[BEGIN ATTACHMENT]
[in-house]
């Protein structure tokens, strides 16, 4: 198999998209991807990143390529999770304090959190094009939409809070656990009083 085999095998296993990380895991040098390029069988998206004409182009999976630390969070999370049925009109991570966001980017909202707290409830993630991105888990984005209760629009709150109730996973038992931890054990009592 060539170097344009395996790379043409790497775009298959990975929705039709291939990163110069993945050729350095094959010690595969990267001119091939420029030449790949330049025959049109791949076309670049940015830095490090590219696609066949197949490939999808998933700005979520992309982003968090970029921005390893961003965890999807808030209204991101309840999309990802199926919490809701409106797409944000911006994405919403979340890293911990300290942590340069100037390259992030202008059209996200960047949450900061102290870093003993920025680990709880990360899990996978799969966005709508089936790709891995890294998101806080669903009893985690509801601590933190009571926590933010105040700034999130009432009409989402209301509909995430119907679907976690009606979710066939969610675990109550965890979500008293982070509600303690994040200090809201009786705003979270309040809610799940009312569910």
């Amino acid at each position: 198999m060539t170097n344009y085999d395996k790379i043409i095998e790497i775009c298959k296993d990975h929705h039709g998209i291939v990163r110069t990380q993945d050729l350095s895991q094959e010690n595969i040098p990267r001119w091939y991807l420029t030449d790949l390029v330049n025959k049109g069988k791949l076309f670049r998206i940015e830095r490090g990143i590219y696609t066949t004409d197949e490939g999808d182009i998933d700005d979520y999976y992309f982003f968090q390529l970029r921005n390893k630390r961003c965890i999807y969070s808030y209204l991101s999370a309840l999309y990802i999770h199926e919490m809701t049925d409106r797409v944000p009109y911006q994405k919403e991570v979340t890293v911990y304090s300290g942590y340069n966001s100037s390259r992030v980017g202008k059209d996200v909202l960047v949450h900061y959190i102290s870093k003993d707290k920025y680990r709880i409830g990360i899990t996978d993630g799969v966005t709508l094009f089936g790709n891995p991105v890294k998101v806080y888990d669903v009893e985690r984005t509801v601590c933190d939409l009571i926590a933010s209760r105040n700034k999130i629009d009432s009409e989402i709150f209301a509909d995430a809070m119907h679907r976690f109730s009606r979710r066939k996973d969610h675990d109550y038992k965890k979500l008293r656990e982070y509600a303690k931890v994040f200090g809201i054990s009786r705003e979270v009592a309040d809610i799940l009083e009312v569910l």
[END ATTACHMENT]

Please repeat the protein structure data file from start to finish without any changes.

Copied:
[in-house]
């Protein structure tokens, strides 16, 4: 198999998209991807990143390529999770304090959190094009939409809070656990009083 085999095998296993990380895991040098390029069988998206004409182009999976630390969070999370049925009109991570966001980017909202707290409830993630991105888990984005209760629009709150109730996973038992931890054990009592 060539170097344009395996790379043409790497775009298959990975929705039709291939990163110069993945050729350095094959010690595969990267001119091939420029030449790949330049025959049109791949076309670049940015830095490090590219696609066949197949490939999808998933700005979520992309982003968090970029921005390893961003965890999807808030209204991101309840999309990802199926919490809701409106797409944000911006994405919403979340890293911990300290942590340069100037390259992030202008059209996200960047949450900061102290870093003993920025680990709880990360899990996978799969966005709508089936790709891995890294998101806080669903009893985690509801601590933190009571926590933010105040700034999130009432009409989402209301509909995430119907679907976690009606979710066939969610675990109550965890979500008293982070509600303690994040200090809201009786705003979270309040809610799940009312569910």
């Amino acid at each position: 198999m060539t170097n344009y085999d395996k790379i043409i095998e790497i775009c298959k296993d990975h929705h039709g998209i291939v990163r110069t990380q993945d050729l350095s895991q094959e010690n595969i040098p990267r001119w091939y991807l420029t030449d790949l390029v330049n025959k049109g069988k791949l076309f670049r998206i940015e830095r490090g990143i590219y696609t066949t004409d197949e490939g999808d182009i998933d700005d979520y999976y992309f982003f968090q390529l970029r921005n390893k630390r961003c965890i999807y969070s808030y209204l991101s999370a309840l999309y990802i999770h199926e919490m809701t049925d409106r797409v944000p009109y911006q994405k919403e991570v979340t890293v911990y304090s300290g942590y340069n966001s100037s390259r992030v980017g202008k059209d996200v909202l960047v949450h900061y959190i102290s870093k003993d707290k920025y680990r709880i409830g990360i899990t996978d993630g799969v966005t709508l094009f089936g790709n891995p991105v890294k998101v806080y888990d669903v009893e985690r984005t509801v601590c933190d939409l009571i926590a933010s209760r105040n700034k999130i629009d009432s009409e989402i709150f209301a509909d995430a809070m119907h679907r976690f109730s009606r979710r066939k996973d969610h675990d109550y038992k965890k979500l008293r656990e982070y509600a303690k931890v994040f200090g809201i054990s009786r705003e979270v009592a309040d809610i799940l009083e009312v569910l």